Our Perspectives on the Latest Issues
Earlier this year, the Delaware River Basin Commission (DRBC) released final regulations that banned fracking in the watershed, citing decades of scientific and technical studies, reports, and findings. This is a monumental step in the protection of our waters and health throughout the Delaware basin. Although litigation on DRBC’s fracking ban is ongoing, PennFuture remains confident that these strong and necessary protections will withstand any legal challenge.
At the time the fracking ban was announced, the DRBC also rescinded its previous draft regulations regarding fracking wastewater and interbasin water transfers. In our 2018 comments on the original draft regulations, PennFuture said that if these regulations couldn’t be strengthened to ensure that the water resources of the basin would be protected, then DRBC has a duty to ban these activities within the watershed.
Well, it appears that the DRBC was listening as these new proposed regulations prohibit the discharge of fracking wastewater, including co-products and byproducts, within the Delaware River watershed, whether on land or directly into the water. This ban includes the use of fracked wastewater “brine” spreading on dirt and gravel roads.
This is critical for the health of the waters, wildlife, ecosystems, and humans since fracked wastewater contains thousands of chemicals, many of which we don’t even know about and some that can be harmful, toxic, or even radioactive. This is also especially important for the upper Delaware basin where approximately 80% of the commonwealth’s Exceptional Value waters and wetlands are located. A recent study by Penn State University found that road spreading of oil and gas drilling wastewater is significantly less effective than commercial alternatives and increases the potential harm to aquatic systems, human health, and agriculture.
In addition, the new draft regulations continue the DRBC’s position to “discourage” importation and exportation of waters to and from the basin (e.g., interbasin water transfers), and set out specific criteria that must be met in each case to be allowed by the DRBC.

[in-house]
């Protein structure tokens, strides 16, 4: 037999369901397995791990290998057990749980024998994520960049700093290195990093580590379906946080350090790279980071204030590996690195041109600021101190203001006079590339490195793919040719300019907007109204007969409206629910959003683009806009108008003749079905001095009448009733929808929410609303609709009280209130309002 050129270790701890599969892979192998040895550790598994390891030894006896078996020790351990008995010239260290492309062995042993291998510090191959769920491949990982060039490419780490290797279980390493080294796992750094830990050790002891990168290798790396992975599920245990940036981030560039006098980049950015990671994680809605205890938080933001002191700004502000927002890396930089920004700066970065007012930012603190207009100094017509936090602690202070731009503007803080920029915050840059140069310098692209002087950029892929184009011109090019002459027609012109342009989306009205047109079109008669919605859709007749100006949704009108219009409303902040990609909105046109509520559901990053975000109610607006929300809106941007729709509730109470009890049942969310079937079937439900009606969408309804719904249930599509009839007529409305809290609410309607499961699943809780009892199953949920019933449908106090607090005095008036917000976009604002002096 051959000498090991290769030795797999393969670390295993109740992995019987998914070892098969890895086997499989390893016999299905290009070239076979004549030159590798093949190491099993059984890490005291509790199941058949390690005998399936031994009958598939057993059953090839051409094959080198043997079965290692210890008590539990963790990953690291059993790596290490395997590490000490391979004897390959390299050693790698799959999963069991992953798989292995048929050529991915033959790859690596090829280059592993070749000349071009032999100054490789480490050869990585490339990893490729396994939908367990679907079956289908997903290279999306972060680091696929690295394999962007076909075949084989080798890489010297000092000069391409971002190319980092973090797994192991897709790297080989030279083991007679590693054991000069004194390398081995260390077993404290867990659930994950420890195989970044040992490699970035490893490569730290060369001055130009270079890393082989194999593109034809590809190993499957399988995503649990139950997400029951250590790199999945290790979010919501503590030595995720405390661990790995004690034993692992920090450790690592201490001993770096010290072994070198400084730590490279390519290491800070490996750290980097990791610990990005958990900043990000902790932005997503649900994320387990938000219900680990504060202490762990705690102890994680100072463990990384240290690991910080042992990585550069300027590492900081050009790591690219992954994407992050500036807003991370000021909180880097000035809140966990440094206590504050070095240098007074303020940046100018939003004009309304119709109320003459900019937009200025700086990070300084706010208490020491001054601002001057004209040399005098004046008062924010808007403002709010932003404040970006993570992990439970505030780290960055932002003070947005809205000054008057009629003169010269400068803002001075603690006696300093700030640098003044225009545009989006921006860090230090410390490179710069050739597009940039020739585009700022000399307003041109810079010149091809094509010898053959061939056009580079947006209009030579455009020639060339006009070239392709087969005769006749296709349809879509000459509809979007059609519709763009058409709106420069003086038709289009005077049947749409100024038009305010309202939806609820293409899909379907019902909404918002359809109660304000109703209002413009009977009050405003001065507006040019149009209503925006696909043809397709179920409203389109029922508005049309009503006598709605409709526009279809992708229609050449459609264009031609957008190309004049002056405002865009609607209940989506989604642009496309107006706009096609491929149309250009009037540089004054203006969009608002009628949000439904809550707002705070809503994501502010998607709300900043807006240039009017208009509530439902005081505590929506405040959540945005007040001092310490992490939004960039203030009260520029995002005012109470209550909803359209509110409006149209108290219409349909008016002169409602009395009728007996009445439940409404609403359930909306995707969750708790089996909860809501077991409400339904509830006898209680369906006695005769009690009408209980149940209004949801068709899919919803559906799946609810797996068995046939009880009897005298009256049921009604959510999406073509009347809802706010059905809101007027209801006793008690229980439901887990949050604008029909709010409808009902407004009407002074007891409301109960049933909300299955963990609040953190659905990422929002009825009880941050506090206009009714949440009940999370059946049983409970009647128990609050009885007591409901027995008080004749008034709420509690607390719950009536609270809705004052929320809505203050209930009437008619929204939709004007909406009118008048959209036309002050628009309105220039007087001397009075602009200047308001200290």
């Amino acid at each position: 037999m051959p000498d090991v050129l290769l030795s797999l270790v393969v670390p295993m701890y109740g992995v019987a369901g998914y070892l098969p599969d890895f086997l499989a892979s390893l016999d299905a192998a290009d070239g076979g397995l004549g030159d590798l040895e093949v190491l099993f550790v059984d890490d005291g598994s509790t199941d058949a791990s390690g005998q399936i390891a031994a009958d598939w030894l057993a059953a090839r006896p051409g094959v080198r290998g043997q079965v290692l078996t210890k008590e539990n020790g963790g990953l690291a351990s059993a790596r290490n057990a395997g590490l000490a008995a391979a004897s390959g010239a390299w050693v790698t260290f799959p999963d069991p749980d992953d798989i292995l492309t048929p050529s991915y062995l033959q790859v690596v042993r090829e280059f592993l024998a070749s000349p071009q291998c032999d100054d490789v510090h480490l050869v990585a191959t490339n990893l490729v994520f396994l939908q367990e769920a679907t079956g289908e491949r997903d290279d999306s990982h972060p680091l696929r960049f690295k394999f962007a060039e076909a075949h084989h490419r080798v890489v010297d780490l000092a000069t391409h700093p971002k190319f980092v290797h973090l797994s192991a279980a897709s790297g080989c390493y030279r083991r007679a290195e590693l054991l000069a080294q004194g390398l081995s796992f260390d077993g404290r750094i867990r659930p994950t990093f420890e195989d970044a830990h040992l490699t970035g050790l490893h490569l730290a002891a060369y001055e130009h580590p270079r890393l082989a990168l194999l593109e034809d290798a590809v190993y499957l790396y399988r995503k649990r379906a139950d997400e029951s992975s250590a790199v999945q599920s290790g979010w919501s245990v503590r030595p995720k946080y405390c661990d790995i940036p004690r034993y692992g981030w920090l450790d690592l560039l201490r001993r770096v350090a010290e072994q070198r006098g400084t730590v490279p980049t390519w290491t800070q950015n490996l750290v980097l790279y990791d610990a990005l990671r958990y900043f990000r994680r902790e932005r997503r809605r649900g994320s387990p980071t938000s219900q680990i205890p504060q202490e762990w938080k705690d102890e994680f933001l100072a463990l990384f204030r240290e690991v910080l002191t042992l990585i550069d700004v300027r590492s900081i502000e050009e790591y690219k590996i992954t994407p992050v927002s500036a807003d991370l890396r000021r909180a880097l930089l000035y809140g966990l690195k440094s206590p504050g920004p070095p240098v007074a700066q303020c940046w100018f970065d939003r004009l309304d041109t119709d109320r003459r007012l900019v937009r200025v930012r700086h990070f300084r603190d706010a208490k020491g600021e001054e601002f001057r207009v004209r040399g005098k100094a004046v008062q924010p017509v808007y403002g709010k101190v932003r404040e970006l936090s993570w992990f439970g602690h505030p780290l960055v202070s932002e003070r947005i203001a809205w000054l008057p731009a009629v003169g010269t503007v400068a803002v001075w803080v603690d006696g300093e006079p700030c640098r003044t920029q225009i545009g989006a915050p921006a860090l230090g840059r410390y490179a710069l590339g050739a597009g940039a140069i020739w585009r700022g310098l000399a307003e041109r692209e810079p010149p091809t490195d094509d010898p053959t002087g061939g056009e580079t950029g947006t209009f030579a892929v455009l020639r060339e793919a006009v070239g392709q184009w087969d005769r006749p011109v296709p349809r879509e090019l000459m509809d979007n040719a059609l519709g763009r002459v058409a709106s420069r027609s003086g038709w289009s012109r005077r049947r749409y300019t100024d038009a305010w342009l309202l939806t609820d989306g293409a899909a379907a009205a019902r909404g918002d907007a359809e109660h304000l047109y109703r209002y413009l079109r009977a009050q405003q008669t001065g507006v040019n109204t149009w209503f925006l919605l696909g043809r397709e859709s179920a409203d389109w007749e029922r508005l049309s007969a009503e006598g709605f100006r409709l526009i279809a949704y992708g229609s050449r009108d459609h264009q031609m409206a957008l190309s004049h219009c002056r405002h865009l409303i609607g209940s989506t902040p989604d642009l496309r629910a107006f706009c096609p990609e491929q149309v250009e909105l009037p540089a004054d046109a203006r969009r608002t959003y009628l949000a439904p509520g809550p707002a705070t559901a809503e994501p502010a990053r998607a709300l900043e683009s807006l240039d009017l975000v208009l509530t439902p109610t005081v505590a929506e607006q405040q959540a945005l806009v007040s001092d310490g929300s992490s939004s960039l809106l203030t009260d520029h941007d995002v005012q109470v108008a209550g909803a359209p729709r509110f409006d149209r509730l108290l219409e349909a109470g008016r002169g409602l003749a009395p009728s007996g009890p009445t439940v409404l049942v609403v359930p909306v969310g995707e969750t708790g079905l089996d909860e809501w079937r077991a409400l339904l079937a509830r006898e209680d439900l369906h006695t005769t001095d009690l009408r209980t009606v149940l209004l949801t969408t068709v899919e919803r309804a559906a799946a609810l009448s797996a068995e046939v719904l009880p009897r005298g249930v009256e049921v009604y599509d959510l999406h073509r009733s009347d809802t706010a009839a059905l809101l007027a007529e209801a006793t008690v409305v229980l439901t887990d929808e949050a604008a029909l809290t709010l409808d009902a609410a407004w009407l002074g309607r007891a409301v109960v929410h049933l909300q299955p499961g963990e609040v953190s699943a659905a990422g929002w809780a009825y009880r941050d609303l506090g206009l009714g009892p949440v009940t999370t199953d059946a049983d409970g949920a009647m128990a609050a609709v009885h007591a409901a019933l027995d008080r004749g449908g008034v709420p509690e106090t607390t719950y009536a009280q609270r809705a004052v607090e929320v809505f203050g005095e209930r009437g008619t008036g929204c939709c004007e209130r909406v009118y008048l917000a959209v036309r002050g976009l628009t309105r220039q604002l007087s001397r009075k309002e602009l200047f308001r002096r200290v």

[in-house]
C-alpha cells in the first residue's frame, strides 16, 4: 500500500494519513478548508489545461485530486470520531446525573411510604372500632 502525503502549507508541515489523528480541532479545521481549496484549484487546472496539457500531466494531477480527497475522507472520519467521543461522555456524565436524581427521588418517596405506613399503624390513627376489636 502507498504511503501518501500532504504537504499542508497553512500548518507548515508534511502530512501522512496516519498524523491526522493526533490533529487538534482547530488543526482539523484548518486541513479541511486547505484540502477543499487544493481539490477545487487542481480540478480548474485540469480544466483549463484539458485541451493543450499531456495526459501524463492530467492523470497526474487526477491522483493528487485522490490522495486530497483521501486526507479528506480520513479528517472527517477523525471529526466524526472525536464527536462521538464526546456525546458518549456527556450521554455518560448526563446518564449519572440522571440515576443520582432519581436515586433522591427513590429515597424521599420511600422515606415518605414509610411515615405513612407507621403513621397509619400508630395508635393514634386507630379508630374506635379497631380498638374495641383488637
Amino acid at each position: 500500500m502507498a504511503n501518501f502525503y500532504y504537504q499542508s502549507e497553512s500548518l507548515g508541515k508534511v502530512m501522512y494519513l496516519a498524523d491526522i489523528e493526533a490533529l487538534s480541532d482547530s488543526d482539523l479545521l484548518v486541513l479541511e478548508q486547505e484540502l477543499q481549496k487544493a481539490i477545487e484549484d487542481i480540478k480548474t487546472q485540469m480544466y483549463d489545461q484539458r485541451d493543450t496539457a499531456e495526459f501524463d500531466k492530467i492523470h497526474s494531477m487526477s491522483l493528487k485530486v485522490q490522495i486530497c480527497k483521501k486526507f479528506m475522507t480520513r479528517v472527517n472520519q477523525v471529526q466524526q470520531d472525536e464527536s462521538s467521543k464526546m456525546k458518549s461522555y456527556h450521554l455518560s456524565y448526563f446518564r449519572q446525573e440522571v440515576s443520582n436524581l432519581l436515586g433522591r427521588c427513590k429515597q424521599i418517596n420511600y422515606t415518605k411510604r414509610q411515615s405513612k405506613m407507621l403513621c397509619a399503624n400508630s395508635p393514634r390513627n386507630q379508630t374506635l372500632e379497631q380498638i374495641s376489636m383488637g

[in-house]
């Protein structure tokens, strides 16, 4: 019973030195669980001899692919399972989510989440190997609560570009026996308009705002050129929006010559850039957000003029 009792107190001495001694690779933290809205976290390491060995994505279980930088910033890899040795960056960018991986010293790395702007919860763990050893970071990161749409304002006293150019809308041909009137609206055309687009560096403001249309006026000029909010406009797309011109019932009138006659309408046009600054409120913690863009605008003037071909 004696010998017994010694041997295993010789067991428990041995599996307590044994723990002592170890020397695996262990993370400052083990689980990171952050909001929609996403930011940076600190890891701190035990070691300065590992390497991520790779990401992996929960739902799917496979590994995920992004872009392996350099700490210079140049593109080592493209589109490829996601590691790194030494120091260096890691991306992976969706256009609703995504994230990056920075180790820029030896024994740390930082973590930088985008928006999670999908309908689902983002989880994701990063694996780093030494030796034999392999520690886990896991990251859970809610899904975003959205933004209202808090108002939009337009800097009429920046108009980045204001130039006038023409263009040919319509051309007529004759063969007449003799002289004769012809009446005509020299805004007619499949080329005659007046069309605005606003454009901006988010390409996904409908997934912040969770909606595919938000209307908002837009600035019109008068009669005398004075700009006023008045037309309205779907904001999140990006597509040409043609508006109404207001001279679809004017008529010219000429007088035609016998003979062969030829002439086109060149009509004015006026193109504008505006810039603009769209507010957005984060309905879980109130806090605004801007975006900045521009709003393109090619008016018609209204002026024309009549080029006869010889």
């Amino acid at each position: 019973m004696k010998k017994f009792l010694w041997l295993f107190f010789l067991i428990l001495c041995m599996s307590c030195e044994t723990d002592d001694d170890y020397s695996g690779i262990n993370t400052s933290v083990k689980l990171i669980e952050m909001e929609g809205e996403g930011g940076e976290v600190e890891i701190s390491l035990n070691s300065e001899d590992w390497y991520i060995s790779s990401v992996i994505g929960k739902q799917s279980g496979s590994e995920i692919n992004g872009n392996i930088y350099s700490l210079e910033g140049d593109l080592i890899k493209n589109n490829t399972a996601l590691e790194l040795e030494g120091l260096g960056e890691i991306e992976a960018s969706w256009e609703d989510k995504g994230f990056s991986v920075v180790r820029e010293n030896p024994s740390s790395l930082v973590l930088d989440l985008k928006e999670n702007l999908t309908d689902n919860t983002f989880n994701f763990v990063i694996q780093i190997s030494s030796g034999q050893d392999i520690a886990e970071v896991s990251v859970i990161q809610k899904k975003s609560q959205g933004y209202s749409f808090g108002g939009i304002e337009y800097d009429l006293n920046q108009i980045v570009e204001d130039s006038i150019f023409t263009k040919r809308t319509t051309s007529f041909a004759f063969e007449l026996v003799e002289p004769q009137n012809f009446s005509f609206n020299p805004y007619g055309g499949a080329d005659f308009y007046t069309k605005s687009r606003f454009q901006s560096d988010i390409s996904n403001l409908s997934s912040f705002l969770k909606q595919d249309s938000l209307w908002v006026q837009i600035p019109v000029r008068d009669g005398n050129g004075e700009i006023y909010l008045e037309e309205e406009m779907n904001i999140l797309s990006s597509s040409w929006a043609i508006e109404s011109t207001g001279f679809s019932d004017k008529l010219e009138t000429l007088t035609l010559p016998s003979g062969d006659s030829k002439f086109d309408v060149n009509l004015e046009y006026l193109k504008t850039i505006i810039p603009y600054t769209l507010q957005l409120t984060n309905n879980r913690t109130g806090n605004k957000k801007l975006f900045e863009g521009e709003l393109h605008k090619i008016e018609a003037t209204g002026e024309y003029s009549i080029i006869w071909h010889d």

PennFuture is still reviewing these draft regulations, but at first glance it appears that the DRBC is taking seriously its authority – and duty – to protect the Delaware watershed from the inherent harms of fracking. We will be submitting written comments and participating in the proposed public hearings on these proposed regulations, and we encourage all of you to do the same.
The DRBC is seeking comments on the effects the proposed rules may have within the Delaware River Basin on the following:
The DRBC will also consider any other comments that concern the potential effects of the draft rules on the conservation, utilization, development, management and control of the water and related resources of the basin.
Written comments are due to the DRBC by 5:00pm on Friday, January 28, 2022, and must be submitted via the DRBC’s online public comment collection system. More information and details on submission may be found at the DRBC’s website.
Virtual public hearings will be held on the following Wednesdays in December:
Please visit the DRBC’s website for more information and to register to speak.
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